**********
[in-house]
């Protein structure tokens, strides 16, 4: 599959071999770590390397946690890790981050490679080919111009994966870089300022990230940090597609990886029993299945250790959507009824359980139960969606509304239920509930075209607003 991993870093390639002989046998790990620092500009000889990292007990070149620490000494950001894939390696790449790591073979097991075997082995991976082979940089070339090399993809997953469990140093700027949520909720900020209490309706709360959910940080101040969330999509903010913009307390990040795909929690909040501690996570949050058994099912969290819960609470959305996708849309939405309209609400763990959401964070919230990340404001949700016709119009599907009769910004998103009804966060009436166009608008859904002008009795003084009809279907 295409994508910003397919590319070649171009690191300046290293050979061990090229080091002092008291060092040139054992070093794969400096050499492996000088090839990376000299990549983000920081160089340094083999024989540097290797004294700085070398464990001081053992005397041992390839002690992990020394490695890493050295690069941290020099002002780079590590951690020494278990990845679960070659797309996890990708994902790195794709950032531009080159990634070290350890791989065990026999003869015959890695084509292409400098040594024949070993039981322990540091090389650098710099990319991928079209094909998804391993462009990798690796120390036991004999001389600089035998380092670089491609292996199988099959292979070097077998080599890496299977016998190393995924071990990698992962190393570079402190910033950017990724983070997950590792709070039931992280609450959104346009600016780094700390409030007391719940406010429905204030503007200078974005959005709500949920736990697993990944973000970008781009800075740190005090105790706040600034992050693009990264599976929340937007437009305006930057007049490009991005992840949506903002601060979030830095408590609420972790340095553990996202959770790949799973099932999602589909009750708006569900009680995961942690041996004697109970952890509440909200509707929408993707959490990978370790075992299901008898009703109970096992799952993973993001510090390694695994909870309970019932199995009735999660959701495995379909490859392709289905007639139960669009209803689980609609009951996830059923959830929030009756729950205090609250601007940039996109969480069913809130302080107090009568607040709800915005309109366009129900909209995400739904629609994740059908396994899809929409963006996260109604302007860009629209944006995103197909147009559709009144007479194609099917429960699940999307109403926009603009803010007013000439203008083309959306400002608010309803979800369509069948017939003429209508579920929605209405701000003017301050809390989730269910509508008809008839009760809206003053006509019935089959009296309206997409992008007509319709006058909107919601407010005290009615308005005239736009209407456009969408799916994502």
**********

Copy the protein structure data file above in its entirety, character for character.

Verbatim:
[in-house]
């Protein structure tokens, strides 16, 4: 599959071999770590390397946690890790981050490679080919111009994966870089300022990230940090597609990886029993299945250790959507009824359980139960969606509304239920509930075209607003 991993870093390639002989046998790990620092500009000889990292007990070149620490000494950001894939390696790449790591073979097991075997082995991976082979940089070339090399993809997953469990140093700027949520909720900020209490309706709360959910940080101040969330999509903010913009307390990040795909929690909040501690996570949050058994099912969290819960609470959305996708849309939405309209609400763990959401964070919230990340404001949700016709119009599907009769910004998103009804966060009436166009608008859904002008009795003084009809279907 295409994508910003397919590319070649171009690191300046290293050979061990090229080091002092008291060092040139054992070093794969400096050499492996000088090839990376000299990549983000920081160089340094083999024989540097290797004294700085070398464990001081053992005397041992390839002690992990020394490695890493050295690069941290020099002002780079590590951690020494278990990845679960070659797309996890990708994902790195794709950032531009080159990634070290350890791989065990026999003869015959890695084509292409400098040594024949070993039981322990540091090389650098710099990319991928079209094909998804391993462009990798690796120390036991004999001389600089035998380092670089491609292996199988099959292979070097077998080599890496299977016998190393995924071990990698992962190393570079402190910033950017990724983070997950590792709070039931992280609450959104346009600016780094700390409030007391719940406010429905204030503007200078974005959005709500949920736990697993990944973000970008781009800075740190005090105790706040600034992050693009990264599976929340937007437009305006930057007049490009991005992840949506903002601060979030830095408590609420972790340095553990996202959770790949799973099932999602589909009750708006569900009680995961942690041996004697109970952890509440909200509707929408993707959490990978370790075992299901008898009703109970096992799952993973993001510090390694695994909870309970019932199995009735999660959701495995379909490859392709289905007639139960669009209803689980609609009951996830059923959830929030009756729950205090609250601007940039996109969480069913809130302080107090009568607040709800915005309109366009129900909209995400739904629609994740059908396994899809929409963006996260109604302007860009629209944006995103197909147009559709009144007479194609099917429960699940999307109403926009603009803010007013000439203008083309959306400002608010309803979800369509069948017939003429209508579920929605209405701000003017301050809390989730269910509508008809008839009760809206003053006509019935089959009296309206997409992008007509319709006058909107919601407010005290009615308005005239736009209407456009969408799916994502």